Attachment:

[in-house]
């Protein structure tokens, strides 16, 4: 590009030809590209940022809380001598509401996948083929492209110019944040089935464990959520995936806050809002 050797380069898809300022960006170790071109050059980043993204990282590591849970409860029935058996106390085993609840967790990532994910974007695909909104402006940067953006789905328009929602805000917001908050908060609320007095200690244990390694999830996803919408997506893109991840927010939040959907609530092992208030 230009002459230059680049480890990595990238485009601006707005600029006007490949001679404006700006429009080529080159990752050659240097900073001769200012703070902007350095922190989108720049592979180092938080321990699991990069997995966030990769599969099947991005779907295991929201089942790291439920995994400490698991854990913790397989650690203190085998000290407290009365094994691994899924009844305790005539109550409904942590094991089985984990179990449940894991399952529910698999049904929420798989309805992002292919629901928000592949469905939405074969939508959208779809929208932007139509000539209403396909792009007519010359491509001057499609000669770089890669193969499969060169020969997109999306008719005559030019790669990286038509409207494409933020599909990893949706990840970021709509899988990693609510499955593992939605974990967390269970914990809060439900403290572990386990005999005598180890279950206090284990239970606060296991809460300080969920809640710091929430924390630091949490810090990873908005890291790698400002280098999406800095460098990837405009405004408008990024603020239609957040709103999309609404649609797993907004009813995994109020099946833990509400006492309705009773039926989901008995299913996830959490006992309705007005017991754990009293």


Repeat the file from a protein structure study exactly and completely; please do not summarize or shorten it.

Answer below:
[in-house]
């Protein structure tokens, strides 16, 4: 590009030809590209940022809380001598509401996948083929492209110019944040089935464990959520995936806050809002 050797380069898809300022960006170790071109050059980043993204990282590591849970409860029935058996106390085993609840967790990532994910974007695909909104402006940067953006789905328009929602805000917001908050908060609320007095200690244990390694999830996803919408997506893109991840927010939040959907609530092992208030 230009002459230059680049480890990595990238485009601006707005600029006007490949001679404006700006429009080529080159990752050659240097900073001769200012703070902007350095922190989108720049592979180092938080321990699991990069997995966030990769599969099947991005779907295991929201089942790291439920995994400490698991854990913790397989650690203190085998000290407290009365094994691994899924009844305790005539109550409904942590094991089985984990179990449940894991399952529910698999049904929420798989309805992002292919629901928000592949469905939405074969939508959208779809929208932007139509000539209403396909792009007519010359491509001057499609000669770089890669193969499969060169020969997109999306008719005559030019790669990286038509409207494409933020599909990893949706990840970021709509899988990693609510499955593992939605974990967390269970914990809060439900403290572990386990005999005598180890279950206090284990239970606060296991809460300080969920809640710091929430924390630091949490810090990873908005890291790698400002280098999406800095460098990837405009405004408008990024603020239609957040709103999309609404649609797993907004009813995994109020099946833990509400006492309705009773039926989901008995299913996830959490006992309705007005017991754990009293």